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Switching Your Way To Better Network Performance

By Dan DiNicolo

Any look at network switching concepts will ultimately lead to a discussion about network bridging, and vice versa.

At the end of the day, the roles played by a bridge and a switch are more or less identical - they help to break a network up into a number of smaller collision domains. Recall from earlier in the series that a collision domain is simply a group of computers amongst which data collisions can occur. For example, when connecting systems using a hub, all systems are considered to be part of the same collision domain, since the hub will simply forward data out all ports, with no regard for where the actual destination host is located.

The difference between a bridge and a switch is not very difficult to comprehend. Bridges came on the network scene first, providing a way to break up a single large collision domain into a number of smaller collision domains. The bridging "logic" was usually implemented in software. In contrast, switches are basically an evolution of bridges - they implement their logic in hardware, and typically have a much higher port density than a bridge does. While you may still come across bridges on a network today, they are not nearly as common as they once were, given that switches tend to be much faster and have dropped significantly in price over the last 5 years. For all intents and purposes, beyond the differences that I just mentioned, you can use the words "bridge" and "switch" interchangeably. The concepts relating to their communication processes are basically identical.

Take a look at the diagram below. In it, all computers are connected to a hub, and as such, are part of the same collision domain. Collisions are obviously a bad thing; when they occur, systems must resend their data, which leads to less-than-optimal throughput. Because of the shared nature of Ethernet networks, when systems are plugged into a hub, they can only communicate in half-duplex. As such, only one system can be transmitting or receiving data at any given point in time.

Image 1

In the past, in order to make better use of the network and reduce the number of collisions, companies would implement a network bridge. The purpose of the bridge was to segment the network in a number of smaller collision domains, as shown below. The bridge doesn't have any magical qualities. Its job was simply to help ensure that the "scope" of collisions was made smaller. In the diagram shown below, data from Computer1 and Computer2 is still capable of colliding. However, data sent from Computer1 will never directly collide with data from Conputer3, since the two are in different collision domains. All computers in the diagram below are still in the same broadcast domain, as we'll discuss shortly.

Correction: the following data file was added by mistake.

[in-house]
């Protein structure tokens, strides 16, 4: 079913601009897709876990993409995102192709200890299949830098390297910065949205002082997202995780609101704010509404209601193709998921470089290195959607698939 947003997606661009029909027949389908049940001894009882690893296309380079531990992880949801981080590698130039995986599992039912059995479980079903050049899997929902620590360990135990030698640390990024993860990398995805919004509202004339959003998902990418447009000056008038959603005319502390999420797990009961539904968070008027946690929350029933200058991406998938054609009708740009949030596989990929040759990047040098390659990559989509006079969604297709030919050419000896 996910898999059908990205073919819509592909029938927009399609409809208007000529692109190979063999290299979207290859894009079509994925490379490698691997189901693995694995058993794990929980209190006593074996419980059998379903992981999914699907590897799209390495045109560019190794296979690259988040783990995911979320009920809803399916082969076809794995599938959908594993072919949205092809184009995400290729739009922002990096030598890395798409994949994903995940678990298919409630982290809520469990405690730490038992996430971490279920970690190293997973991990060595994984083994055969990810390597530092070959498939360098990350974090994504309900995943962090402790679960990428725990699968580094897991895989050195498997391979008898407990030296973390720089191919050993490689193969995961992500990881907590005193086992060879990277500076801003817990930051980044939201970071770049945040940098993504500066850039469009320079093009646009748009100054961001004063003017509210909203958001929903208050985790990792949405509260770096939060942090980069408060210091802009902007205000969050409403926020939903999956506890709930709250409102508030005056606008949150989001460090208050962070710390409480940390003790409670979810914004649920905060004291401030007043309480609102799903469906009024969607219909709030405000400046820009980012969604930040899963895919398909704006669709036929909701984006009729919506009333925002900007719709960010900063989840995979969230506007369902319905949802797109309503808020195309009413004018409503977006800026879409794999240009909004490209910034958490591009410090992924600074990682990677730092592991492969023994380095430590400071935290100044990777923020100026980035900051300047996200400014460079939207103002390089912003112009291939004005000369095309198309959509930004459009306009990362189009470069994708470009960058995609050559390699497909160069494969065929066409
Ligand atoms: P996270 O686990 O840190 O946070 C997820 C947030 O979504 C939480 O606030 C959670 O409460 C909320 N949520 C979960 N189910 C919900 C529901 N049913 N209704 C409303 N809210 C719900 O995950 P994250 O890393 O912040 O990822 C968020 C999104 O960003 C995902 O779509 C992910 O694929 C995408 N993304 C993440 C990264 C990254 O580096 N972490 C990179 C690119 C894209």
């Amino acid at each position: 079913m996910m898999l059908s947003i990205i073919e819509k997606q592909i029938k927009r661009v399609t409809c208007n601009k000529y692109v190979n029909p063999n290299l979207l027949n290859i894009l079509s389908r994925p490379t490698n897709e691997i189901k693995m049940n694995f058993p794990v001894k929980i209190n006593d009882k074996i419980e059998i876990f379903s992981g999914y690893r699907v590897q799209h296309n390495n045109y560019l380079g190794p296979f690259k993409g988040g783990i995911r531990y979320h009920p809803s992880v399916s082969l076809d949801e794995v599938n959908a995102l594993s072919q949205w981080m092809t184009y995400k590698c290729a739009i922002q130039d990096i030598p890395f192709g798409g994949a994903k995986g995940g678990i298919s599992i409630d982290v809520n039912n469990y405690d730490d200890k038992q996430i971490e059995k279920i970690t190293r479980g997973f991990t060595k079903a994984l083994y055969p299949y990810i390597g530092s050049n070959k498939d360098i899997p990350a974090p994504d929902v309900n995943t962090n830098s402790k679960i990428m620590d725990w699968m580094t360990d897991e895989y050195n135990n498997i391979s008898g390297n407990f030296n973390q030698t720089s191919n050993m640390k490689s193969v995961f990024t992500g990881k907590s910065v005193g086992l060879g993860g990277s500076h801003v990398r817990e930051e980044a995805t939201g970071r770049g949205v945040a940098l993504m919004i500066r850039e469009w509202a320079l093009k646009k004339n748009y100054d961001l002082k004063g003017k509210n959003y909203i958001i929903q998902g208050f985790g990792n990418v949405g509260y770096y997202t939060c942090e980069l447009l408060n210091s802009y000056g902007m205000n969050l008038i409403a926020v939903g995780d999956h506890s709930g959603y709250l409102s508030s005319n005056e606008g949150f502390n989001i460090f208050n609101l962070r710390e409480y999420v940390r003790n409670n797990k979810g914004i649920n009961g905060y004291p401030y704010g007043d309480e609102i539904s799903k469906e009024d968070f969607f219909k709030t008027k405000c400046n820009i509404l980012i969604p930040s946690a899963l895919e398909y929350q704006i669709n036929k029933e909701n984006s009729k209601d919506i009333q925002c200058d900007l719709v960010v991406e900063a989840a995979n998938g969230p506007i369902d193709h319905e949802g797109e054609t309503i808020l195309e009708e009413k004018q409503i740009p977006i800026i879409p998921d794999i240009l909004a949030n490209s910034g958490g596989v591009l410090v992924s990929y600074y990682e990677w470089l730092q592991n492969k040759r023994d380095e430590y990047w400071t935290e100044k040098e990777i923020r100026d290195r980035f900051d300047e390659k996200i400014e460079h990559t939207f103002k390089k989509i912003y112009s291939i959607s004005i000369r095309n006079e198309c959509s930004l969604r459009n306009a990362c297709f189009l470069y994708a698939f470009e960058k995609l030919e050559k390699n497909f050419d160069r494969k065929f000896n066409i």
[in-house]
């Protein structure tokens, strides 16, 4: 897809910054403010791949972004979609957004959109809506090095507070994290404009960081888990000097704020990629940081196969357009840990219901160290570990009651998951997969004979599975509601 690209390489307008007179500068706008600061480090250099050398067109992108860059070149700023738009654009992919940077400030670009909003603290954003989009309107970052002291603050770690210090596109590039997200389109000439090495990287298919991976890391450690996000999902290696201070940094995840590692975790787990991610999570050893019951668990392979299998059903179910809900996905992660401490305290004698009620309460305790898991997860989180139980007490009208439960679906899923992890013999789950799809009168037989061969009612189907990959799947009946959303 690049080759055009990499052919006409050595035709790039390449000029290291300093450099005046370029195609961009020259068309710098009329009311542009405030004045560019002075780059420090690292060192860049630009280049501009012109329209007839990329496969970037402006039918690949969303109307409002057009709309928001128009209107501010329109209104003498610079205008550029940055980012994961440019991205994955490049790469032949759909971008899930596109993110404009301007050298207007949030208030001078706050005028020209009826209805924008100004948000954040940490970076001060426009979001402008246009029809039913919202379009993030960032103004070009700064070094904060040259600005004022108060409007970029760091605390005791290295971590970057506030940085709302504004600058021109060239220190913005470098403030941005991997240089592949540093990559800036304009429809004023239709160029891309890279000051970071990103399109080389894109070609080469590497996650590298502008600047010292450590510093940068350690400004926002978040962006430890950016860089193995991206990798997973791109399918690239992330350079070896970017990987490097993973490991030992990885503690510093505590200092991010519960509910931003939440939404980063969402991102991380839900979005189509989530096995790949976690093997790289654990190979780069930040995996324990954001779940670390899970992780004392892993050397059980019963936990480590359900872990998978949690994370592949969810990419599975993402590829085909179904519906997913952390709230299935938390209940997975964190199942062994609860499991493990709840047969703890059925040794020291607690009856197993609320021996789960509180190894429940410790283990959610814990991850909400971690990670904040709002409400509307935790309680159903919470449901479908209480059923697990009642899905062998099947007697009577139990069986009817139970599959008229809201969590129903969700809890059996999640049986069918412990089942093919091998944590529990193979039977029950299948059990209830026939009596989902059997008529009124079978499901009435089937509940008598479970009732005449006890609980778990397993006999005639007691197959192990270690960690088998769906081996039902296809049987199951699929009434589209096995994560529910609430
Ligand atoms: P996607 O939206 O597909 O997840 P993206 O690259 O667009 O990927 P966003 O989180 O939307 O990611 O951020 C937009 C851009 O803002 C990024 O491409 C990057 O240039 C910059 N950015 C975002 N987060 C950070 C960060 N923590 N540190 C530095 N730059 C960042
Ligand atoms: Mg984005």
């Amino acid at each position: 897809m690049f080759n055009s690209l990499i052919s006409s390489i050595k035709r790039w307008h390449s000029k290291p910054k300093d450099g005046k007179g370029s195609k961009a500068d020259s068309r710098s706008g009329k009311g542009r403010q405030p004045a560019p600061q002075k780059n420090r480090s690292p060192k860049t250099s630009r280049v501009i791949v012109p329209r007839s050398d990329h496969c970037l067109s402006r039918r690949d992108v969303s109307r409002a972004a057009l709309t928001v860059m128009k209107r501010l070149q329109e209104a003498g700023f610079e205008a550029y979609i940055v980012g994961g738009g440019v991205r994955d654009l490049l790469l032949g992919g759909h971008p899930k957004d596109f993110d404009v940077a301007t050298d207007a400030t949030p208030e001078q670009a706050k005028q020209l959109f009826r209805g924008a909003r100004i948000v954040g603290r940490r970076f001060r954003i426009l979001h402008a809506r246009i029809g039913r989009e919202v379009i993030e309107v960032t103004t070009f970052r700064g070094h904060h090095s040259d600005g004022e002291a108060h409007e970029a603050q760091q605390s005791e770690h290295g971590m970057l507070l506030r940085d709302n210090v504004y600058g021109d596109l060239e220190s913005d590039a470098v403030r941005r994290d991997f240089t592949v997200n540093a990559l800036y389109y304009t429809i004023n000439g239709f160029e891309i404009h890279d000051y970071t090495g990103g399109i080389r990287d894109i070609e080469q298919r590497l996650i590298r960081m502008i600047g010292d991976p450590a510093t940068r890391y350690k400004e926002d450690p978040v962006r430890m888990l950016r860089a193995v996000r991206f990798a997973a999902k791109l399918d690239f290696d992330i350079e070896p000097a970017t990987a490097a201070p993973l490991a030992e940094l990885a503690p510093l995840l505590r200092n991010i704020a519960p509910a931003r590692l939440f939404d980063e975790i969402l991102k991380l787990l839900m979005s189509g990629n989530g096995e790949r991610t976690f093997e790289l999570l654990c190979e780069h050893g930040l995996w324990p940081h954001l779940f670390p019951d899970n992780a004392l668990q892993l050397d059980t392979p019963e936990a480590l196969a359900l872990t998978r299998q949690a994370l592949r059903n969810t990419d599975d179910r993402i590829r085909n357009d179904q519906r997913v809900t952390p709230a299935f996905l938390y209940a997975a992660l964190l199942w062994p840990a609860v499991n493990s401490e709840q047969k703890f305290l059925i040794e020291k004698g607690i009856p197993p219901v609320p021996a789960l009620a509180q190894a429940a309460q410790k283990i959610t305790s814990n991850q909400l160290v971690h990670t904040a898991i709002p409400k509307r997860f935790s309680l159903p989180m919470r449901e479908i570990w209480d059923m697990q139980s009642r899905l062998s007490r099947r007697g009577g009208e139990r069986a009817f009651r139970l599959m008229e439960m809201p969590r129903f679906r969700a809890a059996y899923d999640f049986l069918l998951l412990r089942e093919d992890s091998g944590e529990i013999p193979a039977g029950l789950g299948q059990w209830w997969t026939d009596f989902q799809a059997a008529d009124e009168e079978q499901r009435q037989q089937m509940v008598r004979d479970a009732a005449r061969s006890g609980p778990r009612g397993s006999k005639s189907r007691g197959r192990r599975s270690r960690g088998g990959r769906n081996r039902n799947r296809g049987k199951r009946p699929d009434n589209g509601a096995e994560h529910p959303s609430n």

Image 2

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The reason for the reduction is collisions when a bridge is implemented in due to the intelligent nature of a bridge. Unlike a hub, a bridge is capable of making decisions on whether or not to forward a frame based on its destination MAC address. Because it makes decisions based on MAC addressing, a bridge is known as a Data Link layer or Layer 2 device.

Consider the diagram below, in which the bridge breaks the network up into 3 collision domains. The job of the bridge is to learn about which systems are connected on each collision domain, and then store this information in its bridging table. The learning process occurs as the bridge encounters traffic, and uses the source MAC address of frames to determine from which interface a given system can be reached. In this case, as network traffic occurs, the bridge will learn that Computers 1 and 2 are accessible via interface A, Computers 3 and 4 via interface B, and Computers 5 and 6 via interface C. As of this information is gathered by the bridge inspecting the source addresses of the frames that it comes into contact with.

Read the Rest of the Article.

About the Author:
Dan DiNicolo is a technical trainer, consultant, author, and the managing editor of the free IT learning web site When he's not busy traveling the world as an IT volunteer with organizations like Geekcorps, Dan makes his home in the snowy northern backwoods of Canada.

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